BoCo Zoom access ended, P&Z boards remain separate

Split votes and calls for order punctuate another tense commissioner meeting

By Lyndsie Kiebert-Carey
Reader Staff

Despite being slated as an executive session item to be discussed at the end of a packed agenda, Bonner County commissioners at their business meeting Feb. 7 jumped right into discussing the potential end of Zoom video streaming access to public meetings and hearings. 

Commissioner Asia Williams argued that the item should be discussed publicly.

Bonner County Commissioners Luke Omodt, left, Asia Williams, center, Steve Bradshaw, far right. Courtesy photo.

“I don’t see how discussing whether or not to discontinue Zoom is appropriate in an executive session,” she said, noting that more than 25 people were participating in the meeting via the streaming platform, which allows viewers to make public testimony remotely and in real time.

Williams began to quote Idaho Code surrounding executive sessions before Commissioner Luke Omodt called for a “point of order,” which Commissioner Steve Bradshaw recognized as chair of the board.

“‘Point of order’ isn’t used to silence a commissioner,” Williams said.

“Commissioner Williams, I’ve brought it to a point of order,” Bradshaw replied. “Comment is through.”

Bonner County Deputy Prosecutor Bill Wilson testified that because the discussion of whether or not to keep Zoom meetings would include his opinion, which would fall under attorney-client privilege, it was a “discretionary” call by the board whether or not to hold that discussion in executive session.

During her District 2 Commissioner Report, Williams encouraged the public to “express their issues and concerns during public comment” regarding the possible ending of Zoom meetings, and particularly whether that discussion belonged in executive session.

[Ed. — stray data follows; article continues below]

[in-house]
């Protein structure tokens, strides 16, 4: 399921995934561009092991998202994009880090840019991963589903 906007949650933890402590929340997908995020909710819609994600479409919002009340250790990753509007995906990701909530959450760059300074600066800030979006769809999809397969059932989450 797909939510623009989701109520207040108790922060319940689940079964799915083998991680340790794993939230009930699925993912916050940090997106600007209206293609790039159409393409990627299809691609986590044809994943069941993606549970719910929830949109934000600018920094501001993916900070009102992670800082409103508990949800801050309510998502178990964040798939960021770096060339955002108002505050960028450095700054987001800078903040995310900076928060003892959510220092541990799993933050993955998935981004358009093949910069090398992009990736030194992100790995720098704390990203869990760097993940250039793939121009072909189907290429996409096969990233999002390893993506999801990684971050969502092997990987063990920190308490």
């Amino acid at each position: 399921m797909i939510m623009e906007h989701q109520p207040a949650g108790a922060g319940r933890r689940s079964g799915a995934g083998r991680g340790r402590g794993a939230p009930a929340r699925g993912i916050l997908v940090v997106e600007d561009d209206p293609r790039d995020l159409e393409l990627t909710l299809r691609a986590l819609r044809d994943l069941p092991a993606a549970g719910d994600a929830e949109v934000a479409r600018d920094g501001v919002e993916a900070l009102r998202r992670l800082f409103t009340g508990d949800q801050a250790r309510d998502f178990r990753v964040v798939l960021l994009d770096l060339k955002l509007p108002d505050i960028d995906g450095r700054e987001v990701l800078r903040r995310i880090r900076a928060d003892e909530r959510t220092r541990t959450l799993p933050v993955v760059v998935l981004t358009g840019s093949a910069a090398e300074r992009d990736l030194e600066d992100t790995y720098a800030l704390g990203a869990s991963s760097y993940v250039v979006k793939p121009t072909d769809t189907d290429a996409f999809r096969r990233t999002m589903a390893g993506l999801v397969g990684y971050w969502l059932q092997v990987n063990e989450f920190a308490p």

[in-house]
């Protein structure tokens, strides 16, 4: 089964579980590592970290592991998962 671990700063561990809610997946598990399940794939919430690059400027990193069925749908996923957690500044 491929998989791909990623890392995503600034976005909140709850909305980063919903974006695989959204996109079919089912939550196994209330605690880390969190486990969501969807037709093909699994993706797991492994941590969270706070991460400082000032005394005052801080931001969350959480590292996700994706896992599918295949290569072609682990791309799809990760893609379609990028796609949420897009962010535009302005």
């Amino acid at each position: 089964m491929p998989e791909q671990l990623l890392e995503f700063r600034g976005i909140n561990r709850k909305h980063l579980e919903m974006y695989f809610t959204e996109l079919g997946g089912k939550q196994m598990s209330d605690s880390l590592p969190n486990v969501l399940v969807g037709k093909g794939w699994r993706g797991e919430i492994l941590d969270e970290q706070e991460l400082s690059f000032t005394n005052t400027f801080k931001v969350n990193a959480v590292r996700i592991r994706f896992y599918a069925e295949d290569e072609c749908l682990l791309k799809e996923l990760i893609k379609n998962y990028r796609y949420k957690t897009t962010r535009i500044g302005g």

She went on to read written comments from several constituents opposed to ending Zoom access — comments that only continued during the meeting’s hour-long public comment period. Proponents of continued access cited some residents’ inability to travel to hearings due to weather, transportation issues, time crunches, age and health problems, as well as their desire to avoid the packed meeting rooms at the county building.

Bradshaw weighed in during public comment, saying it would be “foolish” to go against legal advice, after which Williams confirmed with Wilson that he was not advising the executive session. When Clerk Mike Rosedale took to the mic to tell the board he believed executive session was appropriate for the discussion, Williams attempted to ask follow-up questions before being cut off by Omodt. 

“Commissioner Williams, for someone who is so focused on following the agenda, how about we try it. That would be lovely,” he said, prompting disapproving remarks from meeting attendees throughout the remainder of public comment, including several statements about the alleged “disrespect” Omodt and Bradshaw had displayed toward Williams. Shari Dovale of right-wing blog Redoubt News called it a “sexist issue.”

Many people urged the commissioners to have the discussion publicly about whether to keep the Zoom option. Ultimately, because the board adopted the order of the agenda with a 2-1 vote, that discussion took place in executive session. However, in order to vote on the item, the meeting was reopened.